John Travolta's pre-flight video provokes crew

The staff of the Australian airline Qantas rallies against the actor as brand ambassador

Published March 23, 2011 6:24PM (EDT)

Mediocre actor, hasn't crashed a plane once.
Mediocre actor, hasn't crashed a plane once.

Qantas Airlines has a problem: The staff of the Australian plane company has taken offense at a new pre-flight instructional video starring actor John Travolta, who was named the airline's official ambassador last year. On Internet forums, the crew has anonymously attacked Travolta for everything from not being a "real pilot" to referring to the Qantas employees as a team.

"It makes us feel like we work at McDonald's," said one of the posters.

Here's the thing, though. There's a lot of criticism that you can lob at John Travolta, like that he's a hardcore Scientologist, or that he hasn't made a good film since "Pulp Fiction" (sorry, "Face/Off"), or that his head looks like its smugly melting into his neck. Those are just some of the many problems one could find with the "Grease" actor, should you be inclined to try. One issue John Travolta does not have, however, is lying about being a pilot.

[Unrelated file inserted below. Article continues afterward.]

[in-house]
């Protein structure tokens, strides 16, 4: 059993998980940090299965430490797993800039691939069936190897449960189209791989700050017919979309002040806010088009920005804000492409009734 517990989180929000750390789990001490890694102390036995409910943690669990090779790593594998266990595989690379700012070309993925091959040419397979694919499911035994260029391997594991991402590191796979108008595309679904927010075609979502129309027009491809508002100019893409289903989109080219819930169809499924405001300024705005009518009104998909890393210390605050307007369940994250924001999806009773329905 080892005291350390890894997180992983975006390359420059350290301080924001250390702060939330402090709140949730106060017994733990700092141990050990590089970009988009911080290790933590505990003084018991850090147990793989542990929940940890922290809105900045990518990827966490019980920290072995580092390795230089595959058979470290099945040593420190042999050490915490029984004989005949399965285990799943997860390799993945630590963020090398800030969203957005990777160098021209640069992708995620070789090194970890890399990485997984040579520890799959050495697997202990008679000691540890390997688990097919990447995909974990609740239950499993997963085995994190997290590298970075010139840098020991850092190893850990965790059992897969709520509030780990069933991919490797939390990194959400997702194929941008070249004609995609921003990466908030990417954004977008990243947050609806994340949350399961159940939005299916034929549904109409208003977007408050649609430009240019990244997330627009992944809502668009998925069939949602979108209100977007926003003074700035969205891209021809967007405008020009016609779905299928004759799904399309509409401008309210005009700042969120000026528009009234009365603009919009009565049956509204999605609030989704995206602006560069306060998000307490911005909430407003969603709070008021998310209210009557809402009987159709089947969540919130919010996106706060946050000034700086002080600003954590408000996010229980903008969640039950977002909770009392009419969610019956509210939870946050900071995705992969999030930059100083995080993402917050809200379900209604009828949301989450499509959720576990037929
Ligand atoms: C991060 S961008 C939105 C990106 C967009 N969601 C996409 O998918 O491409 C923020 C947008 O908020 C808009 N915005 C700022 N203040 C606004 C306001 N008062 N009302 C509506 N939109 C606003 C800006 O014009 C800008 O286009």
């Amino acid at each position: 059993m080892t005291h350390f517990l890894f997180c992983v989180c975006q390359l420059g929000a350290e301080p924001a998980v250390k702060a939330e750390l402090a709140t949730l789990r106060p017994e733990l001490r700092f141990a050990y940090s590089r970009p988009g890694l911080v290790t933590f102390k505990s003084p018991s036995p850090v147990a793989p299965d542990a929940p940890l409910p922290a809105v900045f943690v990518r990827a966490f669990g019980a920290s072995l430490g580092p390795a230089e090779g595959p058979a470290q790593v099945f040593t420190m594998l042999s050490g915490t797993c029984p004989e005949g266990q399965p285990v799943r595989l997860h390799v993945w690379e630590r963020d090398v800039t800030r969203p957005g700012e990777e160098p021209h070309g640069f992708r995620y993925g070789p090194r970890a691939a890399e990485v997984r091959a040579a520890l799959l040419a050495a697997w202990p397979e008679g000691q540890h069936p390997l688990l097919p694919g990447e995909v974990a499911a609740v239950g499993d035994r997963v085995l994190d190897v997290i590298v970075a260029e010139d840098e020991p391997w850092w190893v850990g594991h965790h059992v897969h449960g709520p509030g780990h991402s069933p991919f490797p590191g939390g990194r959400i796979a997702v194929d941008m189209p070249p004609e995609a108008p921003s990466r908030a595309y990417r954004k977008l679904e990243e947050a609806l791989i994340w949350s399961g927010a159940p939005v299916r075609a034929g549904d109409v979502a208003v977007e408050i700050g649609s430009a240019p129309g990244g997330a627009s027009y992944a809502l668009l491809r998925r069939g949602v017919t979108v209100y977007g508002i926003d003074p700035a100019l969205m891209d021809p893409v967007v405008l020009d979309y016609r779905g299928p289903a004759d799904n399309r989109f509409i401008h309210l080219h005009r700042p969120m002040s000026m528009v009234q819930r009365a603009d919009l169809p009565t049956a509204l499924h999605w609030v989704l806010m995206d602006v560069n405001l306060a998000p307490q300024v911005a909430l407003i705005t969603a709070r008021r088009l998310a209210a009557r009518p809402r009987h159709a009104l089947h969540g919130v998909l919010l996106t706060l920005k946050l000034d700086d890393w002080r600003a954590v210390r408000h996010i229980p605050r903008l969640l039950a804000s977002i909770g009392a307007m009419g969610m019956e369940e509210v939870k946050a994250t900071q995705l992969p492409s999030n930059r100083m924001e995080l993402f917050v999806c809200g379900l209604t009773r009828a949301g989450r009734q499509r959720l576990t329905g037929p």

John Travolta, as you may know, is definitely able to fly airplanes. I'm not saying this is necessarily a positive thing, since obviously he does not fly for a living, but more as a recreational hobby afforded to him from all the residuals of the "Look Who's Talking" franchise. That doesn't diminish the fact that Travolta has a pilot's license, owns five planes, and has part of his $4.2 million Florida crash pad situated on an airfield. So if Qantas wants to pay John a couple of suitcases full of money so he'll slap its logo on his own Boeing 707–138 and make a funny video for the (usually mind-numbingly dull) pre-flight instructions, they could have done worse, like hiring a famous person who is not able to fly a plane.

As for the "team vs. crew" issue, John Travolta did not write the script to this admittedly corny video. He also isn't the female voice that condescendingly announces, "We know that you are more than capable of operating a seat belt." Again, this is probably an issue you want to take up with your employer, not the famous person it hired to read off a bunch of lines in a pilot's hat.

If you want to hate on the actor, be my guest. I have no stake in that guy making any more films in his lifetime. But let's at least be fair here: John Travolta can fly a plane. That makes him a pilot. Let's all go back to focusing on the real problems of airlines today, like how their food is so terrible and their bags of peanuts are really hard to open.

By Drew Grant

Drew Grant is a staff writer for Salon. Follow her on Twitter at @videodrew.

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